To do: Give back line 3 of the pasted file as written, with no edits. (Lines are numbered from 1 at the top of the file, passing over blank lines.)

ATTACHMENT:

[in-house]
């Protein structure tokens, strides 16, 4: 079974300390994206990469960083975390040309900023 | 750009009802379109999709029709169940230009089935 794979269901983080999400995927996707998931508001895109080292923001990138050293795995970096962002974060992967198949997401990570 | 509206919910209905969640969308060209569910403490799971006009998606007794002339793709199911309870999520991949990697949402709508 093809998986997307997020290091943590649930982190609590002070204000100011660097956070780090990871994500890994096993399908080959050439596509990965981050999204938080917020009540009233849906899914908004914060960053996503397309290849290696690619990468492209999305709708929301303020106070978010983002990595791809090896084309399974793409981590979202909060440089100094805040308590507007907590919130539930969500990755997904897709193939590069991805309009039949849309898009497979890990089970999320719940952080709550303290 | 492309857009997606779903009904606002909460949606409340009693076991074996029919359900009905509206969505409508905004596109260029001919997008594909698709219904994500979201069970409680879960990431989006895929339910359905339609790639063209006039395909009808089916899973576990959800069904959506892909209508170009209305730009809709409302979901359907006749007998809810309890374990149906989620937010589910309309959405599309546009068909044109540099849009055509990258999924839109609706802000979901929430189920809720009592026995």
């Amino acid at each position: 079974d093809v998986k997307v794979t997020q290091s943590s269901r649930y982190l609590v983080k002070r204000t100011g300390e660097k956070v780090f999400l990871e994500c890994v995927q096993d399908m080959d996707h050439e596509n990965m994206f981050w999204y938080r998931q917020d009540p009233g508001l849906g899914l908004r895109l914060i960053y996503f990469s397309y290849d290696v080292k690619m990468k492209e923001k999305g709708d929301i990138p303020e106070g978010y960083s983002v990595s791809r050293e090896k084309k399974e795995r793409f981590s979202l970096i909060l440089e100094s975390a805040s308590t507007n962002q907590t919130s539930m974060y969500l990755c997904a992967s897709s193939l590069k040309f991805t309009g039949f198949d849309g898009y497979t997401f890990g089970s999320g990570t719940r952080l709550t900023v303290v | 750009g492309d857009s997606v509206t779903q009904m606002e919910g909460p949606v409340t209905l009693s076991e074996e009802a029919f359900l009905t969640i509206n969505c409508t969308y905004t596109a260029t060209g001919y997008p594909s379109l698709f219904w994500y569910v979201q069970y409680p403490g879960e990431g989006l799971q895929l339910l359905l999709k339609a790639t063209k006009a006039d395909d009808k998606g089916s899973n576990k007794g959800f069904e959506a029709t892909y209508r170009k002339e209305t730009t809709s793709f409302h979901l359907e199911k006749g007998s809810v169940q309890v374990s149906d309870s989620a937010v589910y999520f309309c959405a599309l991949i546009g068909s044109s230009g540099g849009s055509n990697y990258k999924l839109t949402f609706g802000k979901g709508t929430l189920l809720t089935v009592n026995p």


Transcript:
């Amino acid at each position: 079974d093809v998986k997307v794979t997020q290091s943590s269901r649930y982190l609590v983080k002070r204000t100011g300390e660097k956070v780090f999400l990871e994500c890994v995927q096993d399908m080959d996707h050439e596509n990965m994206f981050w999204y938080r998931q917020d009540p009233g508001l849906g899914l908004r895109l914060i960053y996503f990469s397309y290849d290696v080292k690619m990468k492209e923001k999305g709708d929301i990138p303020e106070g978010y960083s983002v990595s791809r050293e090896k084309k399974e795995r793409f981590s979202l970096i909060l440089e100094s975390a805040s308590t507007n962002q907590t919130s539930m974060y969500l990755c997904a992967s897709s193939l590069k040309f991805t309009g039949f198949d849309g898009y497979t997401f890990g089970s999320g990570t719940r952080l709550t900023v303290v | 750009g492309d857009s997606v509206t779903q009904m606002e919910g909460p949606v409340t209905l009693s076991e074996e009802a029919f359900l009905t969640i509206n969505c409508t969308y905004t596109a260029t060209g001919y997008p594909s379109l698709f219904w994500y569910v979201q069970y409680p403490g879960e990431g989006l799971q895929l339910l359905l999709k339609a790639t063209k006009a006039d395909d009808k998606g089916s899973n576990k007794g959800f069904e959506a029709t892909y209508r170009k002339e209305t730009t809709s793709f409302h979901l359907e199911k006749g007998s809810v169940q309890v374990s149906d309870s989620a937010v589910y999520f309309c959405a599309l991949i546009g068909s044109s230009g540099g849009s055509n990697y990258k999924l839109t949402f609706g802000k979901g709508t929430l189920l809720t089935v009592n026995p």